He died without heroes in a sinful world
03/16/2014 12:00 AM
03/14/2014 2:45 PM
The writer Joe McGinniss died Tuesday. He wrote “The Selling of The President 1968,” an unvarnished chronicle of the media packaging of Richard Nixon.
McGinniss wrote the book when he was 27, which is a very young age to have re-invented political reporting. The previous landmark political campaign book series, Theodore H. White’s “The Making of the President,” was gumshoe reporting combined with elegiac prose lionizing the candidates and the American voter.
While lightly influenced by White’s books, McGinniss wrote his work with a bit of a twist: There was very little about the process that he liked or trusted.
Chronicling the re-invention of Nixon as a prepackaged, tightly choreographed candidate, McGinniss revealed there were very few words that Nixon uttered that were spoken outside of a controlled television studio with a hand-selected audience. The operation was supervised by Roger Ailes, now a renowned and notorious Fox News executive, who was barely 30 himself in 1968.
McGinniss acted as a disingenuous ingenue, which was not instantly apparent to Ailes or Nixon. When the book came out and sold 900,000 copies, it was a sensation: no one had stripped the process to its most cynical roots.
After the massive success of “The Selling of the President 1968,” which made McGinniss the youngest-ever author to make The New York Times bestseller list, he wrote a subsequent book titled “Heroes,” where he interviewed men he felt were the heirs to Sen. Robert F. Kennedy. To say he found them lacking would be charitable.
Part alcoholic memoir, part Remembrance of Things Past, “Heroes” ripped the guts out of the likes of Eugene McCarthy, George McGovern and even John Glenn. In his view, they fell far short of his own hero, RFK. McGinniss wanted his heroes to be better than he was: they weren’t. They were human.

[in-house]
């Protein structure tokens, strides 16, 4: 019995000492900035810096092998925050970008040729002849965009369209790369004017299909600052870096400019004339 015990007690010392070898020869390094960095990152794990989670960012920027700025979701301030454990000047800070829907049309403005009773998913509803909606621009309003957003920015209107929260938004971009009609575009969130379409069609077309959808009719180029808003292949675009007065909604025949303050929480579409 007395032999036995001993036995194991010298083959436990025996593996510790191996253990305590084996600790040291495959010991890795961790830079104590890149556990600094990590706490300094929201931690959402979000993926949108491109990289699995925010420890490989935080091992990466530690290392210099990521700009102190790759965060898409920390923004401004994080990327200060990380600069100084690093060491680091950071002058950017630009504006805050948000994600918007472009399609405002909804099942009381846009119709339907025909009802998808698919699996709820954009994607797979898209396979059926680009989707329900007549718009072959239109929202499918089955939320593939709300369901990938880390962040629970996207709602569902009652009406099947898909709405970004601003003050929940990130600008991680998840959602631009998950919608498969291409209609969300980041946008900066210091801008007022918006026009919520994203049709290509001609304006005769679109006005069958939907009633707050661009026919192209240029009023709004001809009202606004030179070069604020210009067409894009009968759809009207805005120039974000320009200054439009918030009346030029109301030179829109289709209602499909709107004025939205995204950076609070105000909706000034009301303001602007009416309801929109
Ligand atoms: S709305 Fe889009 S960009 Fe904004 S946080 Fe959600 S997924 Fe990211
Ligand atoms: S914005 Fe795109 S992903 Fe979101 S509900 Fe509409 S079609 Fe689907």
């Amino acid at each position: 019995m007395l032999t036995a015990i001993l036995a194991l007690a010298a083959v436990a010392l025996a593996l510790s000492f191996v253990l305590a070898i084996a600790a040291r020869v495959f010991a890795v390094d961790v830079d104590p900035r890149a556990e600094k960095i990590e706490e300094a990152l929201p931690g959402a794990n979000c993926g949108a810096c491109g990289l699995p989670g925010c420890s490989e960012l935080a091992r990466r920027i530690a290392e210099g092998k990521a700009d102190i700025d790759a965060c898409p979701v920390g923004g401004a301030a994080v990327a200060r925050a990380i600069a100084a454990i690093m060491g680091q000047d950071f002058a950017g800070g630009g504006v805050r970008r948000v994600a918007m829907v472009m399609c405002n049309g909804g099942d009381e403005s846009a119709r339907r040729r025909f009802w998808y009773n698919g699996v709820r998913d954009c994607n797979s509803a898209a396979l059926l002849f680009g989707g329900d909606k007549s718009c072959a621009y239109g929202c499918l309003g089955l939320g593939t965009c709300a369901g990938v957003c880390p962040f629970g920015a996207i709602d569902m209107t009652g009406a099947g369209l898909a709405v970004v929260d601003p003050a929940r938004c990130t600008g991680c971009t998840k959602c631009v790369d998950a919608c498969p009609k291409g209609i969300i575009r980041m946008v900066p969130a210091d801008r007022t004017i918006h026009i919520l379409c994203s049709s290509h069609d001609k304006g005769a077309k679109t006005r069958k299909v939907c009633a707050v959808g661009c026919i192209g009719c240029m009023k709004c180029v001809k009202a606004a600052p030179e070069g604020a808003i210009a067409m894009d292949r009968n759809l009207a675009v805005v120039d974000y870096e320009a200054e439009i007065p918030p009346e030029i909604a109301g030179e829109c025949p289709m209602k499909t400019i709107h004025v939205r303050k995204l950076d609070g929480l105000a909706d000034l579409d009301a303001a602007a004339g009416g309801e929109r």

It got worse, but it was perhaps the most soul-searching, intellectually honest book that McGinniss wrote, for he bared himself as not much of a hero, either. He drank, left his wife and described an early midlife crisis that would rival Keith Richards.
I met McGinniss at a party in Lexington, Ky., in 2004. He was handsome, accessible and charming. He had written a book about convicted murderer Capt. Jeffrey MacDonald, who had killed his wife and two daughters and blamed it on LSD-addled hippies. McGinniss, in order to gain access to MacDonald, pretended to believe him. He then went off and wrote the blistering “Fatal Vision,” which split MacDonald wide open. MacDonald sued McGinniss and won a $325,000 judgment.
I discussed the case with McGinniss, who seemed oddly interested in my analysis of the book. I told him I had never believed MacDonald. Why, he asked?
“Because of his reported dialogue of the murderers (a long-haired blond woman was one of his concoctions). When McDonald said that they were chanting, ‘Acid is groovy, kill the pigs,’ like right out of a ‘Dragnet’ episode, or perhaps some bad short story in the Reader’s Digest.”
I complimented him on “Heroes.”
“Really?” he exclaimed. “No one brings that one up.”
It would be like someone complimenting J.D. Salinger for “Franny and Zooey.” McGinniss was proud of “Heroes,” but he was also regretful that he had turned out like that. He returned to other subjects, one of which was a book on Ted Kennedy, one of his fallen idols whom he atomized in prose. He communicated resentment that Ted Kennedy had lived and his hero RFK had not.
His last book, a biography of Alaska Gov. Sarah Palin, took a similar tack: calling her a fraud, a liar. McGinniss even rented a house next door to the Palins in Wasilla just to get into their heads. He did.
McGinniss died at 71, without a hero. His worldview must have been a burden, but, at an impossibly young age, his first book had redefined how we look at politics and media culture. Major political works like Timothy Crouse’s “The Boys on the Bus” and Hunter S. Thompson’s “Fear and Loathing: On the Campaign Trail 1972” followed, influenced heavily by McGinniss’ pioneering work.
Sometimes the pioneers are so damaged that it’s hard to imagine that their life was a pleasant journey. McGinniss’ eyes were wide open, but he saw no heroes. He just saw the lifeless stare of a sinful world.
About This BlogJack Ohman joined The Sacramento Bee in 2013. He previously worked at the Oregonian, the Detroit Free Press and the Columbus Dispatch. His work is syndicated to more than 200 newspapers by Tribune Media Services. Jack has won the Robert F. Kennedy Journalism Award, the Scripps Foundation Award and the national SPJ Award, and he was a finalist for the Pulitzer Prize in 2012 and the Herblock Prize in 2013. Contact Jack at firstname.lastname@example.org. Twitter: @JACKOHMAN.
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